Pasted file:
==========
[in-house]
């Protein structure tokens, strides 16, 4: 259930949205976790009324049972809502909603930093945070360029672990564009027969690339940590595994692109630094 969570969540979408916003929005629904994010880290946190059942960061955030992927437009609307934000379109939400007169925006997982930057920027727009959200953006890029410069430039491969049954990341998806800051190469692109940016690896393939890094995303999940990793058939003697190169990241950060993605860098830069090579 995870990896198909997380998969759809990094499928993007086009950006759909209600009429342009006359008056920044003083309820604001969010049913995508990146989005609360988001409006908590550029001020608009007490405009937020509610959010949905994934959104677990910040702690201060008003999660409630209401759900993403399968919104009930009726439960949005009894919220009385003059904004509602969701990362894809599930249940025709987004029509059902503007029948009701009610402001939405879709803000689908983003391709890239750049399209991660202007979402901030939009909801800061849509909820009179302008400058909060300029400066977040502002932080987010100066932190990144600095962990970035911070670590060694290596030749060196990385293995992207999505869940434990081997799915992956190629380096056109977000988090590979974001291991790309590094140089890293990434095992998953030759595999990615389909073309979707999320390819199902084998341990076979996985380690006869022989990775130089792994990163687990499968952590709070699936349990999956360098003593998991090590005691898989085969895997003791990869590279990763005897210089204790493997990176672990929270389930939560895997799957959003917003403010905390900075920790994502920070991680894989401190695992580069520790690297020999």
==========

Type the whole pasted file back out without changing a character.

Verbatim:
[in-house]
């Protein structure tokens, strides 16, 4: 259930949205976790009324049972809502909603930093945070360029672990564009027969690339940590595994692109630094 969570969540979408916003929005629904994010880290946190059942960061955030992927437009609307934000379109939400007169925006997982930057920027727009959200953006890029410069430039491969049954990341998806800051190469692109940016690896393939890094995303999940990793058939003697190169990241950060993605860098830069090579 995870990896198909997380998969759809990094499928993007086009950006759909209600009429342009006359008056920044003083309820604001969010049913995508990146989005609360988001409006908590550029001020608009007490405009937020509610959010949905994934959104677990910040702690201060008003999660409630209401759900993403399968919104009930009726439960949005009894919220009385003059904004509602969701990362894809599930249940025709987004029509059902503007029948009701009610402001939405879709803000689908983003391709890239750049399209991660202007979402901030939009909801800061849509909820009179302008400058909060300029400066977040502002932080987010100066932190990144600095962990970035911070670590060694290596030749060196990385293995992207999505869940434990081997799915992956190629380096056109977000988090590979974001291991790309590094140089890293990434095992998953030759595999990615389909073309979707999320390819199902084998341990076979996985380690006869022989990775130089792994990163687990499968952590709070699936349990999956360098003593998991090590005691898989085969895997003791990869590279990763005897210089204790493997990176672990929270389930939560895997799957959003917003403010905390900075920790994502920070991680894989401190695992580069520790690297020999």